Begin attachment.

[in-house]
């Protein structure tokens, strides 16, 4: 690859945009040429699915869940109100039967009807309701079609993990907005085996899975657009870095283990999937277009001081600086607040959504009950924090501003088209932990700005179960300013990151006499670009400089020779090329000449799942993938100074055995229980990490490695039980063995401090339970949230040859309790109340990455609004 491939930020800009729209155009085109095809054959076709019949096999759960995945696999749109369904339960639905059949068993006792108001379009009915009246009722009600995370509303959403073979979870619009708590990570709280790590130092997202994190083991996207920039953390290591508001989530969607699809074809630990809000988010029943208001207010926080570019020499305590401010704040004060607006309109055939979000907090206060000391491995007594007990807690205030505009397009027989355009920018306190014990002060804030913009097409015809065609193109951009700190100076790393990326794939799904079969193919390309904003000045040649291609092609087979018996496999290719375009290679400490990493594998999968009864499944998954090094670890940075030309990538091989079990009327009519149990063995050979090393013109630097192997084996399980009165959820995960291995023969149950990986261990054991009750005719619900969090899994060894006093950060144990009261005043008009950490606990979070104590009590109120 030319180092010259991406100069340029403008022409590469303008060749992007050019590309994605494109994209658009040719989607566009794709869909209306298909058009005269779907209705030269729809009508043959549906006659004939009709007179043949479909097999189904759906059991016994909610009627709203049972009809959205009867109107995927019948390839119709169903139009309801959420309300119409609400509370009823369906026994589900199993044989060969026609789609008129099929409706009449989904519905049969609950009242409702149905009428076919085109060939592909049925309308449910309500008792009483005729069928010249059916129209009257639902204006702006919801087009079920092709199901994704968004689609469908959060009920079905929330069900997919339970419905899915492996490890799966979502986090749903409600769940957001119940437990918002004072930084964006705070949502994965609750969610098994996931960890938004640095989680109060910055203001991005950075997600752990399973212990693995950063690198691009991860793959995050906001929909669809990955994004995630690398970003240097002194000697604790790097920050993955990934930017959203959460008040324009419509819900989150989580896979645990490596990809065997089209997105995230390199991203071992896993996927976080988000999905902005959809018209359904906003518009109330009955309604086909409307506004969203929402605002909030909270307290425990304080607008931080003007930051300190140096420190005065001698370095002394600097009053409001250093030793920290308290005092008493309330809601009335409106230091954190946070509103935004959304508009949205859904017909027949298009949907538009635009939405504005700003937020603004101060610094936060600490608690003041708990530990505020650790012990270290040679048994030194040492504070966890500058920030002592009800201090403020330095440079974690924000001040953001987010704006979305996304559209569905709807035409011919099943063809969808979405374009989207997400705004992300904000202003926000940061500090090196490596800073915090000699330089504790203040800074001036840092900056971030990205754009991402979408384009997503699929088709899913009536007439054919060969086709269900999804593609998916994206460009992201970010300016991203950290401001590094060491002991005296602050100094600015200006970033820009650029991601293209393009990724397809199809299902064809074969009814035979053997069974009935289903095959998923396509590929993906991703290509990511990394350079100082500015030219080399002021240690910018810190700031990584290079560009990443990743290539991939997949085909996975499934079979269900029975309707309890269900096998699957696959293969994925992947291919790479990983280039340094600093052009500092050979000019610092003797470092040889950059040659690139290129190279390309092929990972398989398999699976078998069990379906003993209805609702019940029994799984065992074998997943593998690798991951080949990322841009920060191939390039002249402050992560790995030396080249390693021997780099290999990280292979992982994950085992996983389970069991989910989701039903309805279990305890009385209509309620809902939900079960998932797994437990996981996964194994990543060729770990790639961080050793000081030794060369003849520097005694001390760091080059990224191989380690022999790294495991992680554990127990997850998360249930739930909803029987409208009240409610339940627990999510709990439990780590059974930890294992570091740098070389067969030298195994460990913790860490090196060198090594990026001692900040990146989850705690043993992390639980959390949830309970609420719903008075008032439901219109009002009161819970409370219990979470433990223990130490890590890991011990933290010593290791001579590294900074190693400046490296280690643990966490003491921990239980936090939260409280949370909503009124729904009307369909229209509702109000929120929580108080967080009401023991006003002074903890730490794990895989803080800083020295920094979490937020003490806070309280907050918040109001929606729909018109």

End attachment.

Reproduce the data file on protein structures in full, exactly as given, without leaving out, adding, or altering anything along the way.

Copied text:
[in-house]
């Protein structure tokens, strides 16, 4: 690859945009040429699915869940109100039967009807309701079609993990907005085996899975657009870095283990999937277009001081600086607040959504009950924090501003088209932990700005179960300013990151006499670009400089020779090329000449799942993938100074055995229980990490490695039980063995401090339970949230040859309790109340990455609004 491939930020800009729209155009085109095809054959076709019949096999759960995945696999749109369904339960639905059949068993006792108001379009009915009246009722009600995370509303959403073979979870619009708590990570709280790590130092997202994190083991996207920039953390290591508001989530969607699809074809630990809000988010029943208001207010926080570019020499305590401010704040004060607006309109055939979000907090206060000391491995007594007990807690205030505009397009027989355009920018306190014990002060804030913009097409015809065609193109951009700190100076790393990326794939799904079969193919390309904003000045040649291609092609087979018996496999290719375009290679400490990493594998999968009864499944998954090094670890940075030309990538091989079990009327009519149990063995050979090393013109630097192997084996399980009165959820995960291995023969149950990986261990054991009750005719619900969090899994060894006093950060144990009261005043008009950490606990979070104590009590109120 030319180092010259991406100069340029403008022409590469303008060749992007050019590309994605494109994209658009040719989607566009794709869909209306298909058009005269779907209705030269729809009508043959549906006659004939009709007179043949479909097999189904759906059991016994909610009627709203049972009809959205009867109107995927019948390839119709169903139009309801959420309300119409609400509370009823369906026994589900199993044989060969026609789609008129099929409706009449989904519905049969609950009242409702149905009428076919085109060939592909049925309308449910309500008792009483005729069928010249059916129209009257639902204006702006919801087009079920092709199901994704968004689609469908959060009920079905929330069900997919339970419905899915492996490890799966979502986090749903409600769940957001119940437990918002004072930084964006705070949502994965609750969610098994996931960890938004640095989680109060910055203001991005950075997600752990399973212990693995950063690198691009991860793959995050906001929909669809990955994004995630690398970003240097002194000697604790790097920050993955990934930017959203959460008040324009419509819900989150989580896979645990490596990809065997089209997105995230390199991203071992896993996927976080988000999905902005959809018209359904906003518009109330009955309604086909409307506004969203929402605002909030909270307290425990304080607008931080003007930051300190140096420190005065001698370095002394600097009053409001250093030793920290308290005092008493309330809601009335409106230091954190946070509103935004959304508009949205859904017909027949298009949907538009635009939405504005700003937020603004101060610094936060600490608690003041708990530990505020650790012990270290040679048994030194040492504070966890500058920030002592009800201090403020330095440079974690924000001040953001987010704006979305996304559209569905709807035409011919099943063809969808979405374009989207997400705004992300904000202003926000940061500090090196490596800073915090000699330089504790203040800074001036840092900056971030990205754009991402979408384009997503699929088709899913009536007439054919060969086709269900999804593609998916994206460009992201970010300016991203950290401001590094060491002991005296602050100094600015200006970033820009650029991601293209393009990724397809199809299902064809074969009814035979053997069974009935289903095959998923396509590929993906991703290509990511990394350079100082500015030219080399002021240690910018810190700031990584290079560009990443990743290539991939997949085909996975499934079979269900029975309707309890269900096998699957696959293969994925992947291919790479990983280039340094600093052009500092050979000019610092003797470092040889950059040659690139290129190279390309092929990972398989398999699976078998069990379906003993209805609702019940029994799984065992074998997943593998690798991951080949990322841009920060191939390039002249402050992560790995030396080249390693021997780099290999990280292979992982994950085992996983389970069991989910989701039903309805279990305890009385209509309620809902939900079960998932797994437990996981996964194994990543060729770990790639961080050793000081030794060369003849520097005694001390760091080059990224191989380690022999790294495991992680554990127990997850998360249930739930909803029987409208009240409610339940627990999510709990439990780590059974930890294992570091740098070389067969030298195994460990913790860490090196060198090594990026001692900040990146989850705690043993992390639980959390949830309970609420719903008075008032439901219109009002009161819970409370219990979470433990223990130490890590890991011990933290010593290791001579590294900074190693400046490296280690643990966490003491921990239980936090939260409280949370909503009124729904009307369909229209509702109000929120929580108080967080009401023991006003002074903890730490794990895989803080800083020295920094979490937020003490806070309280907050918040109001929606729909018109």